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State-of-the-art surgical robotic system reaches 1,000 colorectal cancer patient milestone

More than 1,000 patients with bowel cancer have now benefitted from even more precise colorectal cancer surgery thanks to a state-of-the-art robotic system at University Hospitals of North Midlands NHS Trust (UHNM).

The Intuitive Da Vinci Xi dual console robotic system allows surgeons at UHNM to perform complex keyhole operations with greater precision leading to less blood-loss during the procedure, less post-operative pain, a quicker recovery time and a shorter stay in hospital.

Eight colorectal surgeons have been trained to use the robotic system, running five patient lists a week, putting UHNM in the top five centres in the country in a latest bowel cancer audit. 
Mr Philip Varghese is consultant colorectal surgeon and lead for colorectal robotic surgery programme at UHNM and is involved in training colorectal surgeons both nationally and internationally.

Mr Varghese said: “This state-of-the-art system helps us to take patient care to the next level at UHNM. Reflecting on our robotic colorectal cancer programme since its start in 2017, I am delighted that so many of our patients requiring colorectal cancer surgery have benefitted from the outstanding care made possible thanks to the robotic system. I’m proud of the way we’ve managed to increase cases year on year and our surgeons have embraced the technology.

“The da Vinci Xi robotic system provides a highly magnified 3DHD vision with true depth perception, allowing our surgeons to have an immersive experience able to see tissue planes clearly, identify structures and stay oriented in the anatomy.”

The imaging system used in conjunction with a dye enables surgeons to do real-time visualisation of blood flow, vessels, tissue perfusion and mapping of lymph nodes by switching between standard visible light and near-infrared imaging. The technological advances have enabled surgeons to perform complex multi organ and nerve sparing surgery.

UHNM is one of the leading centres in the UK with expertise in offering robotic surgical procedures. Since the launch of the robotic programme in 2014, almost 2,500 major robotic surgical procedures have been undertaken by surgeons in urology, colorectal and gynaecology.

Mr Varghese added: “We currently have eight colorectal surgeons fully trained in undertaking robotic surgical procedures. Our aspiration is to become a leading robotic colorectal unit nationally with all 13 colorectal surgeons fully trained in using the advanced minimally invasive Da Vinci robotic surgery platform. We are passionate in training the next generation of robotic surgeons.”

UHNM's robotic colorectal unit will be soon be starting robotic training for colorectal trainees under Health Education England (HEE) West Midlands.

The integrated SimNow robotic simulation system with 47 skills exercises and over 30 procedure simulations provides surgeons with specialised content to support their learning over time. The dual console also enables training of surgeons and higher surgical trainees which then facilitates joint operating for complex procedures.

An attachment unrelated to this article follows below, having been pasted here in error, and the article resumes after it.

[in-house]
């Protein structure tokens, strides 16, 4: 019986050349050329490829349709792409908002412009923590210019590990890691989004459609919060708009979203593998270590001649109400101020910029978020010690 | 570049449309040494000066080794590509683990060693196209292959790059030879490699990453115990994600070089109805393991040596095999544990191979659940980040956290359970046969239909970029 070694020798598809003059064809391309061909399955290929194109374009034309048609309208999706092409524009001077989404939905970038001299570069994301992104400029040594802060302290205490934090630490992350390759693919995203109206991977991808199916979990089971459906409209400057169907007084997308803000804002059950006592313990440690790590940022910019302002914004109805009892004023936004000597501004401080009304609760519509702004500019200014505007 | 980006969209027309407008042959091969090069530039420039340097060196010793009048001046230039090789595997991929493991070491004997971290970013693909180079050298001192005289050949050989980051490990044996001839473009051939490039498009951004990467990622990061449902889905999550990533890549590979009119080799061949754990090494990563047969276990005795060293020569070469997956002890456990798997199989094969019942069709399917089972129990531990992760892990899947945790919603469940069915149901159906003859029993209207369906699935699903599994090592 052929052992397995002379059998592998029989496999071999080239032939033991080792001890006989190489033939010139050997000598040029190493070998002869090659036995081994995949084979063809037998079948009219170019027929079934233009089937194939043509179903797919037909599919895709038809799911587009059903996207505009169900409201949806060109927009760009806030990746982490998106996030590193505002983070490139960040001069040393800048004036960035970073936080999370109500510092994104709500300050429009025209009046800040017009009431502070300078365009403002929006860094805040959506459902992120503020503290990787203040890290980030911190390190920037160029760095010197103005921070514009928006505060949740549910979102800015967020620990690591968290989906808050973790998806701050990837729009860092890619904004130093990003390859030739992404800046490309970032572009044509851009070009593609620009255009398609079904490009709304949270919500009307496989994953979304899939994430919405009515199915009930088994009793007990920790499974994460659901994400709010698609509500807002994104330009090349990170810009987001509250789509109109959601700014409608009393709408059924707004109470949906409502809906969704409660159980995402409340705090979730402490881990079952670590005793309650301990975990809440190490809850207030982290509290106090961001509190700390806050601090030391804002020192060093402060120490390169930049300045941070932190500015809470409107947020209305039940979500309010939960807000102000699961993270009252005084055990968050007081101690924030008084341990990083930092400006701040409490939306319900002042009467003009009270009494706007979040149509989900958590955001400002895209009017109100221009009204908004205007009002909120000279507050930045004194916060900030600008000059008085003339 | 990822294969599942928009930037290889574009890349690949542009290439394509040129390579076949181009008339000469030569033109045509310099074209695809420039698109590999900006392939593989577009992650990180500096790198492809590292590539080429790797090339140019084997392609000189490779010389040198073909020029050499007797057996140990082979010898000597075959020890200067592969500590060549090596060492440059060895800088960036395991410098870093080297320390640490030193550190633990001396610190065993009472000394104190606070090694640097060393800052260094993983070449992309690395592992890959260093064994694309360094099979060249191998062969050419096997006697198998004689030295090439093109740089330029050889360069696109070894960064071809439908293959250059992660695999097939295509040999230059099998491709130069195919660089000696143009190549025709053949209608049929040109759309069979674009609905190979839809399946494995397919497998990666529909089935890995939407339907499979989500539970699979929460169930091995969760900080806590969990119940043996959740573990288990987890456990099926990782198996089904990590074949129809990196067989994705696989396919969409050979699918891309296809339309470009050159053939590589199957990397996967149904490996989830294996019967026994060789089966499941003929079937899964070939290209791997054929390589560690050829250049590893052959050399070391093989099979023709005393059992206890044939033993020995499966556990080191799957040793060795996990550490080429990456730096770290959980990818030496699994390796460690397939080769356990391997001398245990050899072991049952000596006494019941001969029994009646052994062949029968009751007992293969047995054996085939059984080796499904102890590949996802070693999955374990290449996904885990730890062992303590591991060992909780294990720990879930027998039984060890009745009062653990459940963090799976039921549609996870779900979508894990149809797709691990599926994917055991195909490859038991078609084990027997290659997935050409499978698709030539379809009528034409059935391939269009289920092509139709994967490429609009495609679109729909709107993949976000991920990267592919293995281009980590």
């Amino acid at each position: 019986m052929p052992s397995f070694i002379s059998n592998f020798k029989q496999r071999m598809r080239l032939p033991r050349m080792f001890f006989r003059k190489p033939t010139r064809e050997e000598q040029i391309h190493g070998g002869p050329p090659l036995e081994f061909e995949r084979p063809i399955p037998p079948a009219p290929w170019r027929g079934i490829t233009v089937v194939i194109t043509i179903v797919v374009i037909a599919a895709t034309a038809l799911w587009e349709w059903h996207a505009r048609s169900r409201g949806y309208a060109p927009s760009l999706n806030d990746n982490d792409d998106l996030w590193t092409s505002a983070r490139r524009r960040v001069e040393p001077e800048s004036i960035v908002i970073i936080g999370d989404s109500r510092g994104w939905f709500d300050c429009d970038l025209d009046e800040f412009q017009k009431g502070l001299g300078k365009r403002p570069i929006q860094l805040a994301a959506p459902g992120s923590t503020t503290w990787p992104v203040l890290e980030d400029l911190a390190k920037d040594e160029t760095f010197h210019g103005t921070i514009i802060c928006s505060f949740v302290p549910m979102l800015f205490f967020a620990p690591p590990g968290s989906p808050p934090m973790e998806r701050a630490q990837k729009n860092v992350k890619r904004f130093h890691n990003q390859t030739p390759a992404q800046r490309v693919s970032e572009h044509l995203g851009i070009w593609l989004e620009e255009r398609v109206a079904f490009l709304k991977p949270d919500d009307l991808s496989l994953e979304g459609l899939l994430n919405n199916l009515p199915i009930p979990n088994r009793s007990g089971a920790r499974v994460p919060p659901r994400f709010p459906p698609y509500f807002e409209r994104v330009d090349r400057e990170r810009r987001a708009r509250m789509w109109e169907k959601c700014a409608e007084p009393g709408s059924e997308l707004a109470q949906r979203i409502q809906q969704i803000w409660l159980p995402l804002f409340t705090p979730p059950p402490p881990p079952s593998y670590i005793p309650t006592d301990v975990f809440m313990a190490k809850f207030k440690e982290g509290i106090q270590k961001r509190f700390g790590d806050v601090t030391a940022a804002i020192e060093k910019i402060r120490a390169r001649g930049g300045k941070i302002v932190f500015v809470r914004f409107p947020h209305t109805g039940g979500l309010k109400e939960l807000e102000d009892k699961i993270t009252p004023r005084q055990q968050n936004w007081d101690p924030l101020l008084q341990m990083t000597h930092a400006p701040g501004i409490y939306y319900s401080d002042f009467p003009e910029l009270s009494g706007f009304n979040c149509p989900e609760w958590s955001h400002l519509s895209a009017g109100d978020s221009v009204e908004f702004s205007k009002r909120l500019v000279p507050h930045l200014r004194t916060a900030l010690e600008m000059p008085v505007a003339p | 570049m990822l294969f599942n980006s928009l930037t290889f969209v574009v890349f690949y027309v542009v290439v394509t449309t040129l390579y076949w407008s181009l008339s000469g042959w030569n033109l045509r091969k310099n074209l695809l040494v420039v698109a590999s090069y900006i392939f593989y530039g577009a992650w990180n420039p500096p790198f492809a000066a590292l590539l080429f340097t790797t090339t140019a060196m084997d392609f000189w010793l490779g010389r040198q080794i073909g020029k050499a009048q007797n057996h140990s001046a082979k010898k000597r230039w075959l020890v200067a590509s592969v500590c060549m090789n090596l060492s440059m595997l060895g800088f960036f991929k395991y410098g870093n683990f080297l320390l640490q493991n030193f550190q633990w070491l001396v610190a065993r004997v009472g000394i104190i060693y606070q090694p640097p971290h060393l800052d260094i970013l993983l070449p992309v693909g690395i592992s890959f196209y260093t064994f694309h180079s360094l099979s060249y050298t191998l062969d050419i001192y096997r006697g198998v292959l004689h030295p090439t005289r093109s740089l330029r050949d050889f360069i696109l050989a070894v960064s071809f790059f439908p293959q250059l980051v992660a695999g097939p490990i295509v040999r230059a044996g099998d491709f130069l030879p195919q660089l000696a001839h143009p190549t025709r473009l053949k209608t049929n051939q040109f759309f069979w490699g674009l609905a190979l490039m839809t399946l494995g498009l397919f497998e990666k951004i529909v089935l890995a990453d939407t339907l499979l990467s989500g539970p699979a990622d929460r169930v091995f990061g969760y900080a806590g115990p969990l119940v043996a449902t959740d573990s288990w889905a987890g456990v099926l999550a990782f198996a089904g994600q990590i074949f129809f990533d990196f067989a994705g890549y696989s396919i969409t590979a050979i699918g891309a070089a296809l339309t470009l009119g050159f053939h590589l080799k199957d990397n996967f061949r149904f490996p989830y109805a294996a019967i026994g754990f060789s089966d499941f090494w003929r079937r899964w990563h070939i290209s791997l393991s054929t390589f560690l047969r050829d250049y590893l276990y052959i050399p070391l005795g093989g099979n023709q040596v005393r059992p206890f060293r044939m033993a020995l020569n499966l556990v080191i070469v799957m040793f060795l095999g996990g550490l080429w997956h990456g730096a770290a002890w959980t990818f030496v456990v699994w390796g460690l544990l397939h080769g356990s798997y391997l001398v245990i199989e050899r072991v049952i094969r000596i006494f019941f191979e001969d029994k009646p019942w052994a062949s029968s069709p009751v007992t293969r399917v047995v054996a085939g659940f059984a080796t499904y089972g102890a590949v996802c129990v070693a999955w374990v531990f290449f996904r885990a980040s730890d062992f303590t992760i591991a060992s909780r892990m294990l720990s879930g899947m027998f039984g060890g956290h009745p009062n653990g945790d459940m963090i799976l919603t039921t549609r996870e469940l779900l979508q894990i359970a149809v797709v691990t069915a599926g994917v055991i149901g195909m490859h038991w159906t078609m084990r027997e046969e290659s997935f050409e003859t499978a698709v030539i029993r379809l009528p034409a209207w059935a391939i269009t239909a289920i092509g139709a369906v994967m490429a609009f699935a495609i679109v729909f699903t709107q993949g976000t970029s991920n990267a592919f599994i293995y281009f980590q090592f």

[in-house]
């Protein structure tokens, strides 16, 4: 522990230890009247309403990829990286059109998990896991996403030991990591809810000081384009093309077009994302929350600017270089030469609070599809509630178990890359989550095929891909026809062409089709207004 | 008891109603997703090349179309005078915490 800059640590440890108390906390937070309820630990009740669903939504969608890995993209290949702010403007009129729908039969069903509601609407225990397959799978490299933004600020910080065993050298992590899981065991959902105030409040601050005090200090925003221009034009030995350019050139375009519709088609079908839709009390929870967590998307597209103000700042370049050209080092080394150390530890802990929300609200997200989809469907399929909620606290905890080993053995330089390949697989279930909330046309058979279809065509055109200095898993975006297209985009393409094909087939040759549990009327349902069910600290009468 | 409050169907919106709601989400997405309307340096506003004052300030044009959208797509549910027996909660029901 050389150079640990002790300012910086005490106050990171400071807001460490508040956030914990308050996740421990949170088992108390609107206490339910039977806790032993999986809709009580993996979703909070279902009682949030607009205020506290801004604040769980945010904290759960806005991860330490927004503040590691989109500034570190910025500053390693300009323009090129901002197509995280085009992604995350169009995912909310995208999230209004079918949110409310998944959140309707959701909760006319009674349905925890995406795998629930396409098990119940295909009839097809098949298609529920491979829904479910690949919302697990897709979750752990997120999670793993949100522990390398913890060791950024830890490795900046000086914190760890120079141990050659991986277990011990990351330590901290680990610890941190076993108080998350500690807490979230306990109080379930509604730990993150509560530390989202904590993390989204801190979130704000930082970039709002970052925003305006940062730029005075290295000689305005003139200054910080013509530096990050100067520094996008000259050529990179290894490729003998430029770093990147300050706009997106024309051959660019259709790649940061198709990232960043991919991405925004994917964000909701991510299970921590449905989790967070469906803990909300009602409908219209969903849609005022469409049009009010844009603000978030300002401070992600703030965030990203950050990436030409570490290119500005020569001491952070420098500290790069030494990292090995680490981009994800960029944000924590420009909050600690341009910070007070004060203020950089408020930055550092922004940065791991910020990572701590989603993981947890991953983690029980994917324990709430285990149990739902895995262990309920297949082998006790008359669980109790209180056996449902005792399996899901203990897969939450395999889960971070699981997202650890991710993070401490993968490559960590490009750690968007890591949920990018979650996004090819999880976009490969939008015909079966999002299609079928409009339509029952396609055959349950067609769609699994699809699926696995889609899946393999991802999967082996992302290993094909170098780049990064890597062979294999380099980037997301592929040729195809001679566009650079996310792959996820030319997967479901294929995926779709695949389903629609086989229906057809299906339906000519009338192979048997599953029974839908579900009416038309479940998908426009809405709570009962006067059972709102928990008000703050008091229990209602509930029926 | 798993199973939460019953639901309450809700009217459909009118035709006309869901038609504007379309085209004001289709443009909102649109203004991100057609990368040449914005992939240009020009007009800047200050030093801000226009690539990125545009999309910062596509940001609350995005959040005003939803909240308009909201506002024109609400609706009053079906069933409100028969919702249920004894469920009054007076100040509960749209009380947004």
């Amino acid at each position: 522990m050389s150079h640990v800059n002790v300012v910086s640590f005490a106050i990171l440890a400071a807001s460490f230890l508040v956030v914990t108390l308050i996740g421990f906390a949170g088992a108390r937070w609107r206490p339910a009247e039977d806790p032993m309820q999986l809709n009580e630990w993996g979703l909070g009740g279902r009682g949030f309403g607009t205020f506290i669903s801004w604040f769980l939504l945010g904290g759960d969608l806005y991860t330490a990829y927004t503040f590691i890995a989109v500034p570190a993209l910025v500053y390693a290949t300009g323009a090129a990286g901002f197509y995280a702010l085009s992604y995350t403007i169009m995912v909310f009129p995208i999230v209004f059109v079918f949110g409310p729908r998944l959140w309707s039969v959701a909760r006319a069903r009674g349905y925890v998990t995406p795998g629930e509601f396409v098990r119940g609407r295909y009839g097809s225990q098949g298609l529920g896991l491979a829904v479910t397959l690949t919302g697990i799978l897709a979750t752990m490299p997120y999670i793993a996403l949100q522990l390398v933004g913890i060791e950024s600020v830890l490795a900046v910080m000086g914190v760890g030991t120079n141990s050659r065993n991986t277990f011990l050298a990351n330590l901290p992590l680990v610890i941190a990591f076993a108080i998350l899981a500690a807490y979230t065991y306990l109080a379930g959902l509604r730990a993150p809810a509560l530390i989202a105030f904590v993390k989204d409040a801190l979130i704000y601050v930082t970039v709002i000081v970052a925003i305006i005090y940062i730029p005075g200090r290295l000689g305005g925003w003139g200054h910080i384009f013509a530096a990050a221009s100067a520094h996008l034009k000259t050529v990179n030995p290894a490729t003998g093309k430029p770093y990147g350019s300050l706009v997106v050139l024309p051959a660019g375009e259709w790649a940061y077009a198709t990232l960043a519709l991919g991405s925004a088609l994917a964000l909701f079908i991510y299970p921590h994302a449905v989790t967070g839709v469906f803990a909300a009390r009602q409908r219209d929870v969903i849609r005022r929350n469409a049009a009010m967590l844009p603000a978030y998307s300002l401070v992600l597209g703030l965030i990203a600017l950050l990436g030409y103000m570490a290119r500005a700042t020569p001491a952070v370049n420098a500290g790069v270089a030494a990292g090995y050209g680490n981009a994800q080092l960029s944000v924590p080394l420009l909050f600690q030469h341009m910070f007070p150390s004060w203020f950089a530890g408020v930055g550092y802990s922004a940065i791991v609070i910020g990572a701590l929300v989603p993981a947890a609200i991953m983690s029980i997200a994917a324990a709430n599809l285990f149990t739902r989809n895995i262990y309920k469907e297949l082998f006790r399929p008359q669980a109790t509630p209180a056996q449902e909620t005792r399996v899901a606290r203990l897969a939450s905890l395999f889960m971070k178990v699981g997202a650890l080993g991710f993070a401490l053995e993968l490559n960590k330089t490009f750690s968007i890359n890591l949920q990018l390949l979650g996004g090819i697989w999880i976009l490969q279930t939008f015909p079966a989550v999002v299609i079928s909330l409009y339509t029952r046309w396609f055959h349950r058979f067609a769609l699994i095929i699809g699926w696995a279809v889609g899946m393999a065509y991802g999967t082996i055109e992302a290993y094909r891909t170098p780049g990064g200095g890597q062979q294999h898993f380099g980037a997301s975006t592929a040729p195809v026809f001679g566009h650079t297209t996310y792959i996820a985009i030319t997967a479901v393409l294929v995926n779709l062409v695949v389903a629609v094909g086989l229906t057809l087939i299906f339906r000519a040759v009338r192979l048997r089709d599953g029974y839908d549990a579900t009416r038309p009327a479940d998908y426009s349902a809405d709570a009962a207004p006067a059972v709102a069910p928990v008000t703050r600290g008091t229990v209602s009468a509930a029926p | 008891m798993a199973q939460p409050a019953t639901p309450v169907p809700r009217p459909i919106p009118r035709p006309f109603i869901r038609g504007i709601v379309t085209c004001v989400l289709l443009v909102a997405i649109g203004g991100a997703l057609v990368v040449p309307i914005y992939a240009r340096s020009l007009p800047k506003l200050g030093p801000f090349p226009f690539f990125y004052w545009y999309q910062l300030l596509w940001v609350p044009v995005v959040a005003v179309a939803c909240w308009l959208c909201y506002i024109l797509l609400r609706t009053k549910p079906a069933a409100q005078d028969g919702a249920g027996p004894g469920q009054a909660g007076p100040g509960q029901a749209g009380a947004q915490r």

The robotic system was funded by the Denise Coates Foundation as part of their support for the development of the Trust's cancer services which has been delivered via an £8.4 million grant to UHNM Charity.

James Chadwick was one of the patients to benefit from robot surgery after being diagnosed with a bowel tumour.  
The 46-year-old from Newcastle-under-Lyme said: “I was diagnosed with an advanced-sized tumour in the rectum and surrounding organs. Mr Varghese was appointed as my surgeon. He explained that the size of the tumour was too large to safely operate on, and it would need adjuvant chemotherapy and radiotherapy to try and shrink it in size. Fortunately, the tumour did shrink, and Mr Varghese was able to perform multi organ resection surgery using the robot. 
“Not having had any form of major surgery before and being apprehensive about the thought of the procedure, I was nervous about it at the time. But Mr Varghese put me at ease and explained the whole process and the benefits of doing the procedure robotically and how it would all work. 
“It was amazing that the only scarring was a couple of little buttonholes where the robotic arms had gone into my torso. From expecting to be out of action for a considerable length of time, having the procedure in the October 2023, I was out hiking in the Lake District before Christmas. I was amazed at how quickly I could get back to running a normal life and back to work. 
“Given where I was and the prognosis from the oncologist, I can quite happily say thanks to Mr Varghese and the team at UHNM, I’m still about to see my kids grow up. Everybody made me feel at ease even though I was seriously ill, and I’ve always felt completely comfortable in Mr Varghese’s hands both before and after surgery.”

Mr Achilleas Tsiamis, Consultant Colorectal Surgeon and Clinical Director for General Surgery at UHNM said: “The Colorectal Unit at UHNM is probably the biggest single site in the country, and having access to this advanced technology allows us to fulfil our target for offering the best possible cancer care for the people of Staffordshire and beyond.” 
Helen Ashley, Director of Strategy and Transformation and Deputy Chief Executive at UHNM said: “It’s amazing that the da Vinci robot has enabled UHNM to achieve 1,000 colorectal cancer patient cases, and I would like to thank and congratulate all involved. This is fantastic news for our patients as we now have shorter waiting times, quicker procedures, fewer complications, and shorter length of stay.”